Deena C. Bouknight – Contributing Writer
Since learning of the war in Ukraine, Loren Kennedy has spent five months on the frontlines in the country. He returned this month from his third trip and provides updates on the effectiveness of donations by Macon County residents through his ministry, Sanctuary Relief. Kennedy spent Christmas and New Year’s in the war-ravaged country, and he returned home to Franklin just a few weeks shy of the Ukraine/Russia war’s one-year anniversary of Feb. 24.
Since last May, Kennedy has connected with pastors and missionaries in Ukraine to provide numerous items that people there are lacking due to on-the-ground fighting and missile strikes. After returning to Franklin in early February, he provided a list of what he witnessed accomplished during his winter trip:
– provided propane heaters, tanks, and all the equipment needed for some
people to heat bombed homes and apartments;
– provided 100-plus homes with heat;
– converted some wood stoves to double as cooktops;
– distributed hundreds of Christmas gifts to children as well as clothes, boots, and coats;
– distributed hundreds of vials of insulin;
– distributed thousands of adult Bibles and children’s Bibles as well as activity and coloring books for children; and,
– donated money to cover surgeries for injuries caused by missile strikes.
Since Kennedy first began traveling to Ukraine, monies donated through Sanctuary Relief have resulted in the assembly of a least 14,000 non-perishable food boxes for needy families.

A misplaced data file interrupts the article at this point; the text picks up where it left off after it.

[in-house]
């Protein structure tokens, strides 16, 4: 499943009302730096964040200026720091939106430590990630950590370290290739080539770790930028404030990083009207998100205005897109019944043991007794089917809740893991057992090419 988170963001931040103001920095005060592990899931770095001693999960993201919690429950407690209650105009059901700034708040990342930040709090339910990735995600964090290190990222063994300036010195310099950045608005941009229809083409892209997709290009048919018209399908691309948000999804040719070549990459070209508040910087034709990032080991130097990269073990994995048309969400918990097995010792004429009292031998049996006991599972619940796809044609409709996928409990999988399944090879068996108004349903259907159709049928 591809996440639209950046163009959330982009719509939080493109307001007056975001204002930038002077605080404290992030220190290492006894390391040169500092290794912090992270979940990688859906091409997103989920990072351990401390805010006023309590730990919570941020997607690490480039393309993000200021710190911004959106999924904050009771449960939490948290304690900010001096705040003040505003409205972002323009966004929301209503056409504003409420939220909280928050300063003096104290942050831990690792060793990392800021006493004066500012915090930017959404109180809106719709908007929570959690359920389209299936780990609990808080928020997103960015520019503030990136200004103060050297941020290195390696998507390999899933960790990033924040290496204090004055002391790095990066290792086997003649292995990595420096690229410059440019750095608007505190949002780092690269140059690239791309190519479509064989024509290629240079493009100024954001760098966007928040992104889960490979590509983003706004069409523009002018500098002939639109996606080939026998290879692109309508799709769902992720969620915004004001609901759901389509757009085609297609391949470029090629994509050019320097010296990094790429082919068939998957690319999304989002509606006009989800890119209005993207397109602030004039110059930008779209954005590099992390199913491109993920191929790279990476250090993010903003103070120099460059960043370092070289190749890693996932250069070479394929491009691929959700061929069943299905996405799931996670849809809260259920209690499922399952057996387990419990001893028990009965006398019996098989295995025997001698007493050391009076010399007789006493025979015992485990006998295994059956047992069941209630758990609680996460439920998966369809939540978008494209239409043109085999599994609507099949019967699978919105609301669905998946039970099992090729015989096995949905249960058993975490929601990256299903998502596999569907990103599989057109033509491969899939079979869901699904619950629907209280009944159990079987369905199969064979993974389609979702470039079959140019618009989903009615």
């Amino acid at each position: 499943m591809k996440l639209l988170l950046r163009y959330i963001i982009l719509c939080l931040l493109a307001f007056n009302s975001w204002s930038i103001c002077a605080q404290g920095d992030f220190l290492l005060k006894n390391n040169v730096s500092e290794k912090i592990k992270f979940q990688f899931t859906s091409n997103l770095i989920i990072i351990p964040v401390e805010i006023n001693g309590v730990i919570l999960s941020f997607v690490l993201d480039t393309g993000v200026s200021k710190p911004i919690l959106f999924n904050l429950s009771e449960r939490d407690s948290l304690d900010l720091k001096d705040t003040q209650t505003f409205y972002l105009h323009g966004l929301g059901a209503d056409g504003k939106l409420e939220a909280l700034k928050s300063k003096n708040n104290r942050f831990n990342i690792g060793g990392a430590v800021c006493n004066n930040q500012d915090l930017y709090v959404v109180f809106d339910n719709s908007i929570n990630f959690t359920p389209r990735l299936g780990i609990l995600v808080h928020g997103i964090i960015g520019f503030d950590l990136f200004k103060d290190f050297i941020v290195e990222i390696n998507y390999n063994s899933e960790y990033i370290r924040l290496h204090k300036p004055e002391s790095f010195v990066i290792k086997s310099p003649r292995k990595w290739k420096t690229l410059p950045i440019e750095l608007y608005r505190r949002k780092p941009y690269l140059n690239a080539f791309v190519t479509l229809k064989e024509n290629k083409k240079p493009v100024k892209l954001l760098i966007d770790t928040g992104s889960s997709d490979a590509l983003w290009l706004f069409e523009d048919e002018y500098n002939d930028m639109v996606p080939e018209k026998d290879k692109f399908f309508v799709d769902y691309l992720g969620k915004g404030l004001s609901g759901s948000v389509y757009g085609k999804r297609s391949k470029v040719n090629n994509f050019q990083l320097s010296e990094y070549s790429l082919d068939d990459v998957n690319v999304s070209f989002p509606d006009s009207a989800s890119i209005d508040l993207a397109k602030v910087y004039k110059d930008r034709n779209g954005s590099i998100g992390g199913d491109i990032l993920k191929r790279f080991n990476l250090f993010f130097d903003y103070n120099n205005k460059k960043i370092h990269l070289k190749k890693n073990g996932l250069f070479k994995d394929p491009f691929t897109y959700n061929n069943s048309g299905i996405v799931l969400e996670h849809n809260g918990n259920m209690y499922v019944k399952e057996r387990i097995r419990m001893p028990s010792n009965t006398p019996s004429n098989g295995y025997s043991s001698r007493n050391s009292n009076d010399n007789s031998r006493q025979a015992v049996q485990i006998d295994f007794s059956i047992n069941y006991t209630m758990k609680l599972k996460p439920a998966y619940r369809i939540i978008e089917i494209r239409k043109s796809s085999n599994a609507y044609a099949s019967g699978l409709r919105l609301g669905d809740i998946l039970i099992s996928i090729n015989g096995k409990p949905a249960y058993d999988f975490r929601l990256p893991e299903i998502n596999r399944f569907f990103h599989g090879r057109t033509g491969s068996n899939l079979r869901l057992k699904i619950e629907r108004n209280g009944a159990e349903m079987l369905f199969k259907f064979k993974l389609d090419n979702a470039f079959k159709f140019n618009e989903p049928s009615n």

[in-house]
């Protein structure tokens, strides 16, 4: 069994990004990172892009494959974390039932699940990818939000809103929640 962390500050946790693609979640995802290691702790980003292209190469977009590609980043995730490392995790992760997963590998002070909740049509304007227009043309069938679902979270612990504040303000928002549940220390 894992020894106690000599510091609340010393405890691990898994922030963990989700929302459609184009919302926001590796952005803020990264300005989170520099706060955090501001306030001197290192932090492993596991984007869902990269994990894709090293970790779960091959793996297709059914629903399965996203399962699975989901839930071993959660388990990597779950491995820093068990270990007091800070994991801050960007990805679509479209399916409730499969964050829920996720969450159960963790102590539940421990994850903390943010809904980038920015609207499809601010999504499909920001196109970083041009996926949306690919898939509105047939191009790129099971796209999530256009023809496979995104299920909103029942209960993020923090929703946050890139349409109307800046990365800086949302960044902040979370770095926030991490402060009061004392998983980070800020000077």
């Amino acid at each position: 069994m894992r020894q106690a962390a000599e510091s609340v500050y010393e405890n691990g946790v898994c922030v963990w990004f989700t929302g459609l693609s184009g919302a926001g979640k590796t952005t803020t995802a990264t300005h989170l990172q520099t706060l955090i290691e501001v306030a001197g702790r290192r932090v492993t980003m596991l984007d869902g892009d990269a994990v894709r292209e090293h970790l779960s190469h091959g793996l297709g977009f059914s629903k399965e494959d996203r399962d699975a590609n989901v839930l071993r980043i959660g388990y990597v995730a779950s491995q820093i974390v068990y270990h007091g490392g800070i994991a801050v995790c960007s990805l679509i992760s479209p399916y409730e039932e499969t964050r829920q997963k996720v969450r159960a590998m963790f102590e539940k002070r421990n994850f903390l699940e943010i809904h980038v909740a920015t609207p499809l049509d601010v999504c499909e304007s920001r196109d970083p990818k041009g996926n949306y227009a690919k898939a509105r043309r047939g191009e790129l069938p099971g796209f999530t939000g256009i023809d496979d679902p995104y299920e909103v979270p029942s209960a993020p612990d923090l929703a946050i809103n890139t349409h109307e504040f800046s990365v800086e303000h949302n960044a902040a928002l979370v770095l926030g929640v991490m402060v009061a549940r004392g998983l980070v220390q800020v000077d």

“We are also at this moment financing a team of Ukrainian men that go in and out of Bakhmut, Ukraine, which is one of the hottest areas on the front lines,” commented Kennedy. “There are people trapped there and these volunteers are taking them water and food as well as sharing the gospel of Jesus.”
He added, “I thank everyone involved for their giving. One hundred percent of the finances are used to help and reach hurting people in Ukraine.”
Each time Kennedy is among the people of Ukraine, he is saturated with stories of their struggles – but also of their steadfastness.
“Many of the stories are very graphic in nature … stories of great pain and suffering. People young and old from all types of walks of life have seen things that no human being should have to see or be exposed to. But they need someone to listen, provide comfort, and pray.”
He shared one story that is indicative of many individuals’ and families’ stories throughout this past year.
“One apartment building in Kiev was hit last month by a missile. There was a kindergarten school meeting in part of this building and the area sirens went off and they took all the children to the basement of the building. The missile hit the center front of the building and did a lot of damage, killed people, broke windows out of hundreds of apartment buildings for blocks … We brought heaters and food to folks. They were pretty shaken up. But the miracle is that none of the kindergarten kids were hurt.”
During his trips to Ukraine, Kennedy is most encouraged by how the message of hope in Jesus is received.
“It is absolutely the most amazing thing I’ve ever seen. The war has opened their hearts to God. And what’s really wonderful is how their faces and countenances change as they hear the gospel of peace, love, mercy, and grace. They go from looking discouraged and depressed to faces with smiles. You can actually see a change come over them as they hear about the love of Christ.”
Kennedy is planning on returning to Ukraine in March and hopes to assist with additional needs per donations provided to Sanctuary Relief.
(For more information, Macon County News has also reported on Loren Kennedy’s efforts in Ukraine, and Sanctuary Relief, in the July 28, 2022 and Nov. 22, 2022 editions.)